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Tracee Ellis Ross: How am I supposed to look?

Published 18/09/2015

Tracee Ellis Ross
Tracee Ellis Ross

Tracee Ellis Ross has condemned the frequently changing beauty standards in Hollywood.

(Cover) - EN Star Style - Tracee Ellis Ross wonders how anyone can adapt to rapidly changing beauty standards.

The 42-year-old Black-ish actress is the daughter of legendary singer and beauty queen Diana Ross.

And even though Tracee has been exposed to glamour throughout life, she remains bemused as to why some people are obsessed with the way they look.

“One minute we’re supposed to be flat-chested, the next we’re supposed to have big butts. Who the f**k can keep up,” she noted in the October issue of America’s Glamour magazine. “It’s a different picture every day, and it teaches us to be so focused on achieving the standards other people set that we have no time left to put toward giving ourselves the life we want.”

Tracee has been criticised in the past for her slender physique, but she has learned to accept her body despite other people’s opinions.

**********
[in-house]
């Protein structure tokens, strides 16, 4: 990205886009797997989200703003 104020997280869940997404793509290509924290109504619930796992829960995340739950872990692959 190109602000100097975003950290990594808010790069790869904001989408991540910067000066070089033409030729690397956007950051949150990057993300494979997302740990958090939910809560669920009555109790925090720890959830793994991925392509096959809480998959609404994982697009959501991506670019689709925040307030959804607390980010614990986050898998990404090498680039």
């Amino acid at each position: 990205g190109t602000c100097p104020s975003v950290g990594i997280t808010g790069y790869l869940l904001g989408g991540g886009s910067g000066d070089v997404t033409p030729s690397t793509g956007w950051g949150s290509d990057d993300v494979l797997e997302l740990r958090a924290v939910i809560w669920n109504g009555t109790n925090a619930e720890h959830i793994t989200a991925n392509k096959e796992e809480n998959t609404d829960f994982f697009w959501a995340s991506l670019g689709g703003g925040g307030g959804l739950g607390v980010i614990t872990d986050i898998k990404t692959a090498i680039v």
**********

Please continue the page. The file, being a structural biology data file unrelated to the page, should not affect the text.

However, as the star advances in age, she is definitely noticing a huge difference in how dietary habits impact her form.

“I’ve always had a thin frame, but when you hit 40 and eat French fries three days in a row, it’s like, ‘What happened,'” she shared. “There are things about my body that I don’t love, but I’m not trying to look perfect every day — I’m trying to look like me!”

Tracee believes feeling liberated when it comes to wardrobe choices is a rule of thumb.

But she resents the process of objectification.

“At the NAACP Image Awards, some guy who’d won made a comment [in his speech] about his girlfriend’s ass and what she should wear so that people could see her ass. It was infuriating,” she recalled. “I don’t shy away from my sensuality as a woman — I was in a very sexy dress that night — but it doesn’t define me. So when I accepted my award, I felt compelled to say: ‘I am more than my parts, and we all are.’ I want my body to be beautiful, but our bodies are not objects.”

© Cover Media

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